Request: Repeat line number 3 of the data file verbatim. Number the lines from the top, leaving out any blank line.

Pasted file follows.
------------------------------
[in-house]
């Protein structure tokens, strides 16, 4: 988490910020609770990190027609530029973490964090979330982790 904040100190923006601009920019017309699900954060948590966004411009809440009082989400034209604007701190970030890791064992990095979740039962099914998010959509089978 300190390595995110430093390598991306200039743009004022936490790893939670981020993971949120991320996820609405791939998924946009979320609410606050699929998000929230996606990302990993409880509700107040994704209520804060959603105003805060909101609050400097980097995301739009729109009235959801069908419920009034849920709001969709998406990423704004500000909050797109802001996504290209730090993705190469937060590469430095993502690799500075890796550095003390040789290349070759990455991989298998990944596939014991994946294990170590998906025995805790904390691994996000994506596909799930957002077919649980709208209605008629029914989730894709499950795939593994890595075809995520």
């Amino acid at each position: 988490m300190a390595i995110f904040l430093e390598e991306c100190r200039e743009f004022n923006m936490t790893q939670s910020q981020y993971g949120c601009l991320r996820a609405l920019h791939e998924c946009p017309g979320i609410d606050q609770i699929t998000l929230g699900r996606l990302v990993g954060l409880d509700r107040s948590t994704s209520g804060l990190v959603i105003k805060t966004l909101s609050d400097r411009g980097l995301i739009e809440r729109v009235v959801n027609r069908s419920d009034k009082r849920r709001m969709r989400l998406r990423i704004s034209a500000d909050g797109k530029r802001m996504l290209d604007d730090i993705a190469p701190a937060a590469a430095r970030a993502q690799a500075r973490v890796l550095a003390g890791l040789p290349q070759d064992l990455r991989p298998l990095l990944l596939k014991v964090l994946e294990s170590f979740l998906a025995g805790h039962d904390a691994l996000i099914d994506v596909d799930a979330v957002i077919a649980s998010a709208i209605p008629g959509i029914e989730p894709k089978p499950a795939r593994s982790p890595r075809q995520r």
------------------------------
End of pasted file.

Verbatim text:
């Amino acid at each position: 988490m300190a390595i995110f904040l430093e390598e991306c100190r200039e743009f004022n923006m936490t790893q939670s910020q981020y993971g949120c601009l991320r996820a609405l920019h791939e998924c946009p017309g979320i609410d606050q609770i699929t998000l929230g699900r996606l990302v990993g954060l409880d509700r107040s948590t994704s209520g804060l990190v959603i105003k805060t966004l909101s609050d400097r411009g980097l995301i739009e809440r729109v009235v959801n027609r069908s419920d009034k009082r849920r709001m969709r989400l998406r990423i704004s034209a500000d909050g797109k530029r802001m996504l290209d604007d730090i993705a190469p701190a937060a590469a430095r970030a993502q690799a500075r973490v890796l550095a003390g890791l040789p290349q070759d064992l990455r991989p298998l990095l990944l596939k014991v964090l994946e294990s170590f979740l998906a025995g805790h039962d904390a691994l996000i099914d994506v596909d799930a979330v957002i077919a649980s998010a709208i209605p008629g959509i029914e989730p894709k089978p499950a795939r593994s982790p890595r075809q995520r």